Senate President Tito Sotto (he of Eat Bulaga fame) has proposed revising the final lines of the Philippine national anthem. He thinks the original lyrics, written in 1898 by Julian Felipe (“Aming ligaya na pag may mangaapi, ang mamatay nang dahil sa iyo”) is defeatist. Instead he has proposed the lines, “…ang ipaglaban ang kalayaan mo.”
The fact that the phrase stumbles due to an incorrect measure isn’t the only problem with the Sotto proposal. But it would be futile arguing this with Sotto. Recall how he insisted that directly translating a quotable quote without proper attribution is not plagiarism?
Even the mischievous counter-proposal that I posted on Facebook the other day (“Aming ligaya dahil sa naapi, ang mamatay na lang lahat kayo”) should not be taken seriously, just like Sotto’s brainchild.
At any rate, Sotto and also Senator Richard Gordon (who wants to redesign the Philippine flag) are not the only ones who have played with the idea of revising such historical treasures as the original lyrics of the anthem and the design of the flag. Even former President Fidel V. Ramos thought of redesigning the flag back in 1995. This caused me to dash off this satirical piece.
ON REDESIGNING THE PHILIPPINE FLAG
I really didn’t want to comment on the plan to redesign the Philippine flag. I couldn’t believe President Ramos was being accurately quoted. And if he was, I couldn’t believe he was serious. I mean, he had to be kidding.
But it looks like the fellows at my watering holes in San Francisco, Los Angeles and San Diego are taking FVR seriously. Take Pedro, a creative genius and regular hanger-on at my favorite joint in National City. He not only wants to redesign the flag, but he also thinks it’s a good idea to overhaul the national anthem and even change the name of the Philippines, as well.
“The timing is perfect,” says Pedro. “They’re planning to change the system of government from presidential to parliamentary, aren’t they? Well, then, why not change the flag, the anthem and the name of our country all at one time?”
“What’s wrong with the anthem?” someone wants to know.
Before Pedro can reply, a fellow with a heavy Northern Luzon accent cuts in: “Well, to start with, it’s in Tagalog which they’re trying to pass off as our national language. Despite all the noise being made by the Cebuanos, I think the anthem will sound better in Panggalatok.”
These days, everyone knows better than to argue with someone from Pangasinan. But the Visayans, Tagalogs, Bicolanos and even the Ilocanos are clearly disgruntled.
Pedro, a born politico, quickly pacifies them with a suggestion which, he says, was inspired by the wisdom of President Ramos.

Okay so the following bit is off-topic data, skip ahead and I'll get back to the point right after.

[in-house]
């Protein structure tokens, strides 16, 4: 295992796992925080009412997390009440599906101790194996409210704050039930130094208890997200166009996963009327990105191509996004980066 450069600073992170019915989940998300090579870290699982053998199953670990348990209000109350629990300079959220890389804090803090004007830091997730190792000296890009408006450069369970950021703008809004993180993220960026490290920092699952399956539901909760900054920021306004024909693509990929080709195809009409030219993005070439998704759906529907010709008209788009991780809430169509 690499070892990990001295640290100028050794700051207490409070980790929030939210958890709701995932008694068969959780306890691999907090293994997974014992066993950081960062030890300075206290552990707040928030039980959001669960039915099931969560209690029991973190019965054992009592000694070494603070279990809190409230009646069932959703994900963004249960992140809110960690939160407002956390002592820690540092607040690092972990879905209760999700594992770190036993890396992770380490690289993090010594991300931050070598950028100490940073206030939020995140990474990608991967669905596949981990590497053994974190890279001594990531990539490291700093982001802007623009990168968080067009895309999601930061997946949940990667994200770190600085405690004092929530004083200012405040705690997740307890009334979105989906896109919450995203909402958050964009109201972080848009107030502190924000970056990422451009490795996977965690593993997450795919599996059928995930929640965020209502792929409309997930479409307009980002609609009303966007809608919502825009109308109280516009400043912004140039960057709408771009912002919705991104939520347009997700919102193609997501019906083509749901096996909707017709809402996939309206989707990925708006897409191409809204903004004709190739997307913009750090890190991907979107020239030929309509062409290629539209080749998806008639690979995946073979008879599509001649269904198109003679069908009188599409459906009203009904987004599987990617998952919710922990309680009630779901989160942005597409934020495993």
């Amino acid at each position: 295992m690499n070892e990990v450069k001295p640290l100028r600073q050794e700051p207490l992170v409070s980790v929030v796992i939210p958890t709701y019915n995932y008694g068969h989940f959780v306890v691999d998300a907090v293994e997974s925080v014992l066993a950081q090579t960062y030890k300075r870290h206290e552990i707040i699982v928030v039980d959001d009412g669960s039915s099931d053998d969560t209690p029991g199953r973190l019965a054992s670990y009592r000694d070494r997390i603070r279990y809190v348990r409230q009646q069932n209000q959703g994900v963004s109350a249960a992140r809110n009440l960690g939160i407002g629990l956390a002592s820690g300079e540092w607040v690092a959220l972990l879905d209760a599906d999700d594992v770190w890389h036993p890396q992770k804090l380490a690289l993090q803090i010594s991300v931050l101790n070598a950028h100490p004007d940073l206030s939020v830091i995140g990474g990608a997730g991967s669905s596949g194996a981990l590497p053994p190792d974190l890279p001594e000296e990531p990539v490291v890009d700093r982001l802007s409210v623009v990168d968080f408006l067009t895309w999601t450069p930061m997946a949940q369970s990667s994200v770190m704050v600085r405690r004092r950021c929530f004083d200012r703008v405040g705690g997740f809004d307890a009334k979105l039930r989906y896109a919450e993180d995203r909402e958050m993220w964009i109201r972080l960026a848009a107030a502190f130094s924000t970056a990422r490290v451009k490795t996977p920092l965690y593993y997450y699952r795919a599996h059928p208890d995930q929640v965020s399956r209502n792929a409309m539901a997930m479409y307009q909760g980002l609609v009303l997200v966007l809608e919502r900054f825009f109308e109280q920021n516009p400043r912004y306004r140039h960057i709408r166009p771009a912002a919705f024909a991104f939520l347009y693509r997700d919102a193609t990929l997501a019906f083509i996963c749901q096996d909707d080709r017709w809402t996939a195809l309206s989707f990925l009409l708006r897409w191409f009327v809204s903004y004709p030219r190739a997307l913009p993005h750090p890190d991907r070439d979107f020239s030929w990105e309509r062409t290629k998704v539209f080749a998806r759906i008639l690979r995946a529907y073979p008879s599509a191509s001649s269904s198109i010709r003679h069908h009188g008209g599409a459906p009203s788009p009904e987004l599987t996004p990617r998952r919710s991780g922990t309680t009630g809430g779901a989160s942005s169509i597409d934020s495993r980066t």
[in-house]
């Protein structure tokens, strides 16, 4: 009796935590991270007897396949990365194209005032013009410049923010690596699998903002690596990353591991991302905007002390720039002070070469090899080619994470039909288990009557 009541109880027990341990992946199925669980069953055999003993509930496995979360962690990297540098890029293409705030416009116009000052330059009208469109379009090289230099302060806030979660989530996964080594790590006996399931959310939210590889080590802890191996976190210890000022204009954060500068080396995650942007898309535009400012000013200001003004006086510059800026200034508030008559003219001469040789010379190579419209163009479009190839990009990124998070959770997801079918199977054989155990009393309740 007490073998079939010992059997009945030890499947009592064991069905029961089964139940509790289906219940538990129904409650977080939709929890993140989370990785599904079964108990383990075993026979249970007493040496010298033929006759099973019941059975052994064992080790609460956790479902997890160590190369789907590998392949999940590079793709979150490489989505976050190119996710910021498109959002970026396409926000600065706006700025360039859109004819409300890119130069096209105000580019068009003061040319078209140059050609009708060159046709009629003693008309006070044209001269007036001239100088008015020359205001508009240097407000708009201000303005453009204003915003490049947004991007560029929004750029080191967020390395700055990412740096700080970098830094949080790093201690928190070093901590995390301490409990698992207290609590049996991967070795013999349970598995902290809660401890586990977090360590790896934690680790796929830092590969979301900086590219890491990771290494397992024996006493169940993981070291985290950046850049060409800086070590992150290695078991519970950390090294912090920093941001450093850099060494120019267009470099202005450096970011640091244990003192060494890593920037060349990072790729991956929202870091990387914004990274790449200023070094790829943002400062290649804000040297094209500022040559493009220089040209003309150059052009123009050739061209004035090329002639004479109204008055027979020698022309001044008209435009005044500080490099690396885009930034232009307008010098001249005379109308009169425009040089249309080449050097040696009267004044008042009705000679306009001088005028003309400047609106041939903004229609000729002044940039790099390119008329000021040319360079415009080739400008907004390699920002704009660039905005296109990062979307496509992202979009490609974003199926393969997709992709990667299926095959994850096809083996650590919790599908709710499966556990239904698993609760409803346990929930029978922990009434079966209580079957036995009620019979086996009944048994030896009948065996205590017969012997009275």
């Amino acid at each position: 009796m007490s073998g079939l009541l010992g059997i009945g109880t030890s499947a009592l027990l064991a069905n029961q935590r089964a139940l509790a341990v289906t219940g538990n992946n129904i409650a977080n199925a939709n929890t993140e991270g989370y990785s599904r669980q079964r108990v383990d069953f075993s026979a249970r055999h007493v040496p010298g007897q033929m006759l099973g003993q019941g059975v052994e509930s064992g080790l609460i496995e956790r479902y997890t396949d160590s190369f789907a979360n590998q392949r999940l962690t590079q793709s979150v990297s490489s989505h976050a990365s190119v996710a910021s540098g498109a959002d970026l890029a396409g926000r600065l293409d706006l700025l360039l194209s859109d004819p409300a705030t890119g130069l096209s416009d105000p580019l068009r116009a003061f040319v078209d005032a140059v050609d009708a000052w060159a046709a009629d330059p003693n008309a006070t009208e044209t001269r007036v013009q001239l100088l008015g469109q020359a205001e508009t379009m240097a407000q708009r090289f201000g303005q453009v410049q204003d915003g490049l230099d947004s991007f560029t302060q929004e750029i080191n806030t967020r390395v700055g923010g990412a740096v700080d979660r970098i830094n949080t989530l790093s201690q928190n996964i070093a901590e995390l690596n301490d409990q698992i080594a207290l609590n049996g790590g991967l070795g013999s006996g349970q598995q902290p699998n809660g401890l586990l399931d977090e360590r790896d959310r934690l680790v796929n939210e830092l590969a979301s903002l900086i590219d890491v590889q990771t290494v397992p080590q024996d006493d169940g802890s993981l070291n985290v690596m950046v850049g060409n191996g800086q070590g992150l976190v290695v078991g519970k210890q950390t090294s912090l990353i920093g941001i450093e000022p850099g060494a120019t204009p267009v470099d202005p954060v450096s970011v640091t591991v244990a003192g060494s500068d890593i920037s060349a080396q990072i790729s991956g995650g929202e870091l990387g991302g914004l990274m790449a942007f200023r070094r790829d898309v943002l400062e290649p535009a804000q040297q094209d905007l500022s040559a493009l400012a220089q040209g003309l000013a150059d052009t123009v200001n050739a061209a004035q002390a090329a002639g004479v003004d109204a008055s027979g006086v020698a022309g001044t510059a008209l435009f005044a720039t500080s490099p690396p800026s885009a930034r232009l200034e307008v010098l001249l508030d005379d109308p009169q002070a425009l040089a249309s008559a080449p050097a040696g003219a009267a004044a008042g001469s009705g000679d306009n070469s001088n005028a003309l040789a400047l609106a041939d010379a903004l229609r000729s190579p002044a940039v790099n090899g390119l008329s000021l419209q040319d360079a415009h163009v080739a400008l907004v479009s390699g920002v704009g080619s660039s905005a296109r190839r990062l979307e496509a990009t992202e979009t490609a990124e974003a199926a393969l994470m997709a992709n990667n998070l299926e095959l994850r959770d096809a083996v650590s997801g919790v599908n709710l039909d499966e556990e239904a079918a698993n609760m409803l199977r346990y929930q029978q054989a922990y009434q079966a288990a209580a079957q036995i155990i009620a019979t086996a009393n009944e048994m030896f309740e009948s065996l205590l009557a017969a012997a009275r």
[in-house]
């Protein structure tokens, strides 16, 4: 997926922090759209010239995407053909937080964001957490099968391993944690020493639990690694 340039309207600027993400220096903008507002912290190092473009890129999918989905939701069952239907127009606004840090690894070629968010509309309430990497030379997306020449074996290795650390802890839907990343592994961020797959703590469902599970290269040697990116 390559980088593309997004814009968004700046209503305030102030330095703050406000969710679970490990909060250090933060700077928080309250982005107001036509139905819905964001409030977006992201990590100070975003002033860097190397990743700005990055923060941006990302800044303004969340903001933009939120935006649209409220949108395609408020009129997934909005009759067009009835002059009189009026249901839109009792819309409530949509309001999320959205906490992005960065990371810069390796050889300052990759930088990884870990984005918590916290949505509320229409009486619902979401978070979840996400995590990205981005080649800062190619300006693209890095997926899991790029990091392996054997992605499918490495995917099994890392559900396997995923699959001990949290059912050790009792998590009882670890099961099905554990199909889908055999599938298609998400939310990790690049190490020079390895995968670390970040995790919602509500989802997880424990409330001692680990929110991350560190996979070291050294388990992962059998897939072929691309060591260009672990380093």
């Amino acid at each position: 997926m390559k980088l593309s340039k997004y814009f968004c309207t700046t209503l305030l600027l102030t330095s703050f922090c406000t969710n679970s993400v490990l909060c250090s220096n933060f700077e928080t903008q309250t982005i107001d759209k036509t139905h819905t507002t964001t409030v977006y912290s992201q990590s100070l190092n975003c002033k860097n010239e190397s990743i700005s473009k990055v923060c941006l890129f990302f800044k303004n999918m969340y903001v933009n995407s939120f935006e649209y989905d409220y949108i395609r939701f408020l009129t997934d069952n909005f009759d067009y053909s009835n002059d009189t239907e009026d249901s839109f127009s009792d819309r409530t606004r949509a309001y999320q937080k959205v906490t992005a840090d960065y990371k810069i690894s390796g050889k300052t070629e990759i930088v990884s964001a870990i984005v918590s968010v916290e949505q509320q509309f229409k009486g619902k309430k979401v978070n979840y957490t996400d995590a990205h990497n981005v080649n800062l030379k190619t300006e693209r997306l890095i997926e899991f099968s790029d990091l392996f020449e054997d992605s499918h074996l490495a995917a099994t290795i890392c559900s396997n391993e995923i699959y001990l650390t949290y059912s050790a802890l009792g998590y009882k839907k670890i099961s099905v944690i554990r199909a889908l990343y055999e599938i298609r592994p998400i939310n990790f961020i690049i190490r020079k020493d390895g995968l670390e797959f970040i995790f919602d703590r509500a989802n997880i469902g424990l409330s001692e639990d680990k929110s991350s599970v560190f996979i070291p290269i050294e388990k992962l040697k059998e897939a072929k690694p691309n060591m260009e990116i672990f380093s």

Now, even in America, nobody will argue with the wisdom of President Ramos. Pedro says he has read that the President thinks it’s a good idea to incorporate the crescent of Islam in the Philippine flag in order to give the Muslims a feeling of belonging.
“That’s what I call Fidelmonic,” Pedro declares.
When we raise our eyebrows, he hurriedly explains” “You know, Fidelmonic as in Solomonic.”
The Pangasinense doesn’t like the sound of it. “Too close to demonic,” he complains. But nobody is listening because they’re all hanging on to Pedro’s every word.
“Using the same brilliant thought process of President Ramos, why not a national anthem that is partly in Tagalog, partly in Ilokano and — oh, yes — Panggalatok — and partly in Bicolano, Cebuano, Ilonggo, Aklanon, Waray-Waray, Chavacano and, of course, Tausog and Maranao?” Pedro suggests. “That should make everybody happy and create genuine unity among us Filipinos.”
Someone in the crowd threatens to throw a tantrum if English is not included in the lyrics. “Done!” is Pedro’s instantaneous reply.
There is a consensus. Someone even suggests commissioning the composer who did the San Miguel Beer jingle — you know, the one where they say, “Oh, anong sarap!” in several Philippine dialects — to rewrite the national anthem.
Based on the consensus, the matter of redesigning the Philippine flag becomes a given. However, the Cebuanos have a problem with the crescent of Islam being incorporated in the design unless the cross of Magellan is also worked in.
“You already have Luzon, Visayas and Mindanao represented in the flag,” declares their spokesman, Bay. “If you add the crescent, that would give Mindanao an undue advantage. Incorporating the cross of Magellan should give us Visayans equal exposure.”
“Oh, yeah?” cuts in someone, obviously from Luzon. “And what about Luzon? Palulugi?”
Pedro — in true Fidelmonic fashion — is ready to compromise on this issue. But the Luzonians, themselves, can’t agree on whether to use the Mayon Volcano or Mount Pinatubo as the symbol of Luzon.
Someone suggests Mount Apo and gets promptly slammed for trying to sneak President Marcos into the discussion.
It’s a bit more difficult arriving at a consensus on changing the name of the Philippines. Not that they think very much of King Felipe of Spain but because they are too soused at this point to suggest anything beyond Maharlika (and this comes from the same fellow recommending Mount Apo).
But they all agree to meet again and brainstorm. Expectedly, they appoint Pedro as chairman of a committee to effect the changes.
He is also asked to write a comprehensive paper on it and organize a delegation to present the recommendations to President Ramos.
The fellows in National City think Pedro is the perfect man for the job. You see, he has a penchant for changing things, including his name.
His full name is Pedro Cubeta. He has always wanted to change it, and when he is finally sworn in as an American citizen, he will be allowed to do it legally.
He wants to change his name to Peter.
Greg B. Macabenta is an advertising and communications man shuttling between San Francisco and Manila and providing unique insights on issues from both perspectives.